And if you wanted to simply give your exisiting Barbie a new career, you had six different outfits to choose from. As you would never guess the occupations from their outfits, let me label them top to bottom, left to right:
Next to Barbie was the much criticised new line of Lego, designed especially for girls - the 'Friends' range. Their catch-phrase is "The Beauty of Building" - because we wouldn't want girls to forget for a moment that regardless of the activity, it always comes down to beauty, right?
Anyone for Disney Princess paraphernalia?
I personally dislike this range from Lego. I dislike the emphasis on beauty and I hate that the 'Friends' range have totally different bodies to the 'standard' range - they have boobs and makeup. There is no way one of the 'Friends' would EVER want to play with a standard Lego boy or girl! It's problematic that in creating a specific 'girls' range, by default the rest of the Lego range becomes a 'boys' range, thus limiting girls' options. And the narrow range of activities and colours offered to the girls drives me nuts. There is absolutely no scientific evidence to indicate that girls have a natural inclination towards pastel colours. Lego is just playing into the pinkification of girl-world that serves to further the gender gap amongst children and thus increase the profits of those marketing things to children.
Next up was the Disney Princess Zone. In a moment of marketing genius, this line was released in 2000 and now there are now more than 25,000 Disney Princess items and many other companies have jumped on board to create Princess-mania in girl world. Lyn Mikel Brown, co-author of Packaging Girlhood, is concerned by the the sheer dominance of princess culture: “When one thing is so dominant, then it’s no longer a choice; it’s a mandate, cannibalizing all other forms of play. There’s the illusion of more choices out there for girls, but if you look around, you’ll see their choices are steadily narrowing.”
As I continued to wander round 'Girl's Zone' I found more and more pink washing, and more and more toys with come-hither eyes and sexy poses. What really struck me was how much some of these toys had changed since I was a girl. In my day 'My Little Pony' was a sweet chubby thing with demure eyes. Her latest incarnation is decidedly sexy, curvy and oh, those eyes.
There were a few brands in 'Girl's Zone' that really stood out in a positive way:
Venturing out of 'Girl Zone', I headed towards the 'Pre-school' zone...
I was pleased to see the gender-neutral 'preschooler' sign, although interested in the offerings as many of the toys in the 'Girl's Zone' were aimed at the pre-school age group. This section gave the impression of being very gender-neutral, but upon closer inspection, many of the toys revealed themselves to be playing into tired gender stereotypes:
However, there were also some great non-gender-limiting options:
(No other 'zones' were labelled, so the following categories are ones that I have used)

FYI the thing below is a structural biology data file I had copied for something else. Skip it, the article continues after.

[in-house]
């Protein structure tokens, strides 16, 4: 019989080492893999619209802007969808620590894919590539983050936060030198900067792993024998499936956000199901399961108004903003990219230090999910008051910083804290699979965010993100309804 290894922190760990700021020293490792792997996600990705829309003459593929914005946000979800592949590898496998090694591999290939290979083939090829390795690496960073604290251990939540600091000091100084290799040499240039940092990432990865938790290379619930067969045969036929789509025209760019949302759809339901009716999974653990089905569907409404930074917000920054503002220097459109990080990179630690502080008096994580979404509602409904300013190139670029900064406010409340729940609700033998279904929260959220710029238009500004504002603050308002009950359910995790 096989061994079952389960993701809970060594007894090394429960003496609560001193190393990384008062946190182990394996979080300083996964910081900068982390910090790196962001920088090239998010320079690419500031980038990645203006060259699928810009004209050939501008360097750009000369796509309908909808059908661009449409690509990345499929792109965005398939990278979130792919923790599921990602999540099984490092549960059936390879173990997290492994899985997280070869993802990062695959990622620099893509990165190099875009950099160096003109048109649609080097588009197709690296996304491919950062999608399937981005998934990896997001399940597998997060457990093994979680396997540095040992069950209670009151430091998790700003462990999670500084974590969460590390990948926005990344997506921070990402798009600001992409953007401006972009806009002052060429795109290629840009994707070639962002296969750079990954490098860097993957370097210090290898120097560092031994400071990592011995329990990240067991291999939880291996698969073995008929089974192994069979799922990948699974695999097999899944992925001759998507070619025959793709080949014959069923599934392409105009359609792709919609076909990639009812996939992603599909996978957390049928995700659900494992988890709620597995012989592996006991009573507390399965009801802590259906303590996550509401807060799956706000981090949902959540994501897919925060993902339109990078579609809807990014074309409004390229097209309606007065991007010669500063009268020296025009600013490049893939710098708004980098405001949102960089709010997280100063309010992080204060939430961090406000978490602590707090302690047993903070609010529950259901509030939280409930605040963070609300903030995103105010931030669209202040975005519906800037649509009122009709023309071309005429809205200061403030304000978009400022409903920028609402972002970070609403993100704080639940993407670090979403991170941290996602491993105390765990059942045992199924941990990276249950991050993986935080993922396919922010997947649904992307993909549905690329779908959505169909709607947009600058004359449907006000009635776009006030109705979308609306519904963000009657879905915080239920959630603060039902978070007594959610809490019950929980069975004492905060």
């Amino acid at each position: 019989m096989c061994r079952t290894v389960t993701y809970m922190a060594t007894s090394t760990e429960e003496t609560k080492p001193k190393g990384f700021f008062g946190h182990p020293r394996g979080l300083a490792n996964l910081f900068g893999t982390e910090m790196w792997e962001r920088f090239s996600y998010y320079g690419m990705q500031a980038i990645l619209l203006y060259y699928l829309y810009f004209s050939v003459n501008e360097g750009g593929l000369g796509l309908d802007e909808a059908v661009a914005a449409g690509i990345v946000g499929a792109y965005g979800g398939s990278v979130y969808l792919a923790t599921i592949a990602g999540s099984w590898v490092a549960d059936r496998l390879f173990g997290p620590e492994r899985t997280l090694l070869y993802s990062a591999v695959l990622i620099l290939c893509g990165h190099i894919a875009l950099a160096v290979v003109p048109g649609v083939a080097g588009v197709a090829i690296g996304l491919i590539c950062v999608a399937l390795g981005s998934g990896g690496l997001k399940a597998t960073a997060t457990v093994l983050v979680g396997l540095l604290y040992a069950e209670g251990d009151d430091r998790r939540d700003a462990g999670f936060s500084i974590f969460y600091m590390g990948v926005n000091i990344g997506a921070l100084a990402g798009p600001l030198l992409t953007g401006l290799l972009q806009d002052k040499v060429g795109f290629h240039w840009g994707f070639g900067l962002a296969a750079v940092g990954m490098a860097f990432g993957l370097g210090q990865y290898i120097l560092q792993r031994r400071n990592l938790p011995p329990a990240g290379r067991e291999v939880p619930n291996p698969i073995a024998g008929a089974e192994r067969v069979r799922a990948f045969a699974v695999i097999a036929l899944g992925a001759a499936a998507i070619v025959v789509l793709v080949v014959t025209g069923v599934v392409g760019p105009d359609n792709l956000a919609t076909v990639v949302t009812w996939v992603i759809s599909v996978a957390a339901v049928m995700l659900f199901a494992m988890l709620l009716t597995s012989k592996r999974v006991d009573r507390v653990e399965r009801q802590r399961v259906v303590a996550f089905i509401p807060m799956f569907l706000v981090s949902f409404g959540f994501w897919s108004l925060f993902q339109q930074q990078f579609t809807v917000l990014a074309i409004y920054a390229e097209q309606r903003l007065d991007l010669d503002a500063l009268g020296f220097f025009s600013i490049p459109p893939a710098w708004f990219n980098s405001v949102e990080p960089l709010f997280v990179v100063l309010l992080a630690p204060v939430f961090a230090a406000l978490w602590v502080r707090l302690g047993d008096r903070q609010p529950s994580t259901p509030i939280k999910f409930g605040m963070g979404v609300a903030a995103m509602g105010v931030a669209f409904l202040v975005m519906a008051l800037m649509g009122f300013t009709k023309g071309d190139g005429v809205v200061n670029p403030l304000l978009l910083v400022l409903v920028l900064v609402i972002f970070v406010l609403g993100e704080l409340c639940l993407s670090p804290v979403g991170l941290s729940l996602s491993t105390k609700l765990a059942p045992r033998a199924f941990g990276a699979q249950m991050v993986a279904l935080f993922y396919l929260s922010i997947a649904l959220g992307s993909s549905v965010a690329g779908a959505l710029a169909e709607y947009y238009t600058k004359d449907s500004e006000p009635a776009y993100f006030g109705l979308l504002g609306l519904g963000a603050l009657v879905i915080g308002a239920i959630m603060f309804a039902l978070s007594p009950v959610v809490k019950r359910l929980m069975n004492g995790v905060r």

Puzzles and games
Of all the different types of toys, I would have thought that this genre would have the least need to be gendered. Apparently not. I think the biggest issue with gendering things like this is that it strongly discourages cross-gender play. Unfortunately I feel that few four year old boys would want to play with the pinkified versions of these games. By then, for many boys the gender message has been well and truly absorbed.
A WINNER from Little Tikes! Gender neutral packaging PLUS an image of a boy and a girl playing together!
*calm down Rachel, keep in mind how ODD it is that this is so rare!*
Building and Science Sets
These were located in the area I think a child would describe as the 'Boys' Zone' (although there were no actual signs to indicate this). Alongside these sets seemed to be an overwhelming collection of toys based around themes of fighting and violence. As the mother of a little boy, I am disturbed by the messages these toys give him about what it means to be a man. I could not find a single toy in this area that depicted a boy or a man in a caring or nurturing role. Play is one way children learn about what it means to be an adult as they role-play with the toys provided to them. What are the consequences of raising a generation of boys whose understanding of manhood is based on ninjas, soldiers and Avengers?
My little adventure into the toy store was both depressing and comforting.
Depressing because of the overwhelming number of gender-limiting options out there. I imagined my four year old son Sol being let loose in that store to explore and admire the toys available to him. He would be confronted with SO MANY gender-limiting stereotypes. He would be presented with a very clear picture of what it is to be a girl, and what it is to be a boy. Both of these definitions are very narrow, and he would quickly realise it was high time he dumped all of his female friends.